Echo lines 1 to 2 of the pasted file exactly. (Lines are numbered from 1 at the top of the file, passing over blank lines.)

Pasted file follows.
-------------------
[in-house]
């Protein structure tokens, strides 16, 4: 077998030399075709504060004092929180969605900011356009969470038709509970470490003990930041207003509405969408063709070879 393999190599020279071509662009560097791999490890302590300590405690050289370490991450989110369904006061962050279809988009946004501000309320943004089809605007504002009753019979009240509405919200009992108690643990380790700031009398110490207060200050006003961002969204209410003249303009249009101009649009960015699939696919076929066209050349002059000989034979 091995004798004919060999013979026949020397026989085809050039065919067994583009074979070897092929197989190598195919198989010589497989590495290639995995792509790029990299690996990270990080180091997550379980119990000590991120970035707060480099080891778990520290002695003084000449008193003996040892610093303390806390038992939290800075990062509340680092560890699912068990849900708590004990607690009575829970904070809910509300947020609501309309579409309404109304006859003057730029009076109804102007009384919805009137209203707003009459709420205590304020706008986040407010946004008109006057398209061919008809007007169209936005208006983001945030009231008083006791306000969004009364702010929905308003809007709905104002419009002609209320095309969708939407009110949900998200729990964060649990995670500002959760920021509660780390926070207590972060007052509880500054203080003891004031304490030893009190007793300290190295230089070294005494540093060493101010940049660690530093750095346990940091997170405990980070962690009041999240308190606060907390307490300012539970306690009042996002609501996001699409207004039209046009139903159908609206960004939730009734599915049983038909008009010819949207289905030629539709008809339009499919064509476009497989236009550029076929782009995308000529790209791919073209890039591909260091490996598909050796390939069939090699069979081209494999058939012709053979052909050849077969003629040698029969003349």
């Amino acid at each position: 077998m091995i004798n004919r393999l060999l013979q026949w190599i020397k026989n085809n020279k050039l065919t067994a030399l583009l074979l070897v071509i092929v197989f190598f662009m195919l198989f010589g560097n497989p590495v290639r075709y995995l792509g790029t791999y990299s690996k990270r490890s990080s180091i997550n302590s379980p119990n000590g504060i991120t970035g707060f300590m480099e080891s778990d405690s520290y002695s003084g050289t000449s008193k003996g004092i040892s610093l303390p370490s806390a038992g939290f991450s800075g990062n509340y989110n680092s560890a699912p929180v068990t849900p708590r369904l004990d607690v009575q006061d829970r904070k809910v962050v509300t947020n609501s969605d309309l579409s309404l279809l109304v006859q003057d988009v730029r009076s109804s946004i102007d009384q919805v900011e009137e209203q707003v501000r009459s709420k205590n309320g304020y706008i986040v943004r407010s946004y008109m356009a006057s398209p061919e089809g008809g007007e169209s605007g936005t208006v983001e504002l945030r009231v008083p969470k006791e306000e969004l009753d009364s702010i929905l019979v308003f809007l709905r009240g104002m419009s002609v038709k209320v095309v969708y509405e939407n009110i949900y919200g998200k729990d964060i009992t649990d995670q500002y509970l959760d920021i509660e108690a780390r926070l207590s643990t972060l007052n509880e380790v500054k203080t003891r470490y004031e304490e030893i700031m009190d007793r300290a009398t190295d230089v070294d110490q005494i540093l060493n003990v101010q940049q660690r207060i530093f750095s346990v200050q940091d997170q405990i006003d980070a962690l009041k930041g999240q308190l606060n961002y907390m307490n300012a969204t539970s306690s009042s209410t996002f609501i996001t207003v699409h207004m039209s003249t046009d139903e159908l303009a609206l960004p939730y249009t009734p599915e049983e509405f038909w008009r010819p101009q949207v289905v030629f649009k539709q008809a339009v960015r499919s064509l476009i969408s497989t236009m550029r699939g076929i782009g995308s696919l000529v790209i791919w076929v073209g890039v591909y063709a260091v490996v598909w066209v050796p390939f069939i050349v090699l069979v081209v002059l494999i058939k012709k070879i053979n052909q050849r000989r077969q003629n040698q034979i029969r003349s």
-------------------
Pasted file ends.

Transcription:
[in-house]
């Protein structure tokens, strides 16, 4: 077998030399075709504060004092929180969605900011356009969470038709509970470490003990930041207003509405969408063709070879 393999190599020279071509662009560097791999490890302590300590405690050289370490991450989110369904006061962050279809988009946004501000309320943004089809605007504002009753019979009240509405919200009992108690643990380790700031009398110490207060200050006003961002969204209410003249303009249009101009649009960015699939696919076929066209050349002059000989034979 091995004798004919060999013979026949020397026989085809050039065919067994583009074979070897092929197989190598195919198989010589497989590495290639995995792509790029990299690996990270990080180091997550379980119990000590991120970035707060480099080891778990520290002695003084000449008193003996040892610093303390806390038992939290800075990062509340680092560890699912068990849900708590004990607690009575829970904070809910509300947020609501309309579409309404109304006859003057730029009076109804102007009384919805009137209203707003009459709420205590304020706008986040407010946004008109006057398209061919008809007007169209936005208006983001945030009231008083006791306000969004009364702010929905308003809007709905104002419009002609209320095309969708939407009110949900998200729990964060649990995670500002959760920021509660780390926070207590972060007052509880500054203080003891004031304490030893009190007793300290190295230089070294005494540093060493101010940049660690530093750095346990940091997170405990980070962690009041999240308190606060907390307490300012539970306690009042996002609501996001699409207004039209046009139903159908609206960004939730009734599915049983038909008009010819949207289905030629539709008809339009499919064509476009497989236009550029076929782009995308000529790209791919073209890039591909260091490996598909050796390939069939090699069979081209494999058939012709053979052909050849077969003629040698029969003349």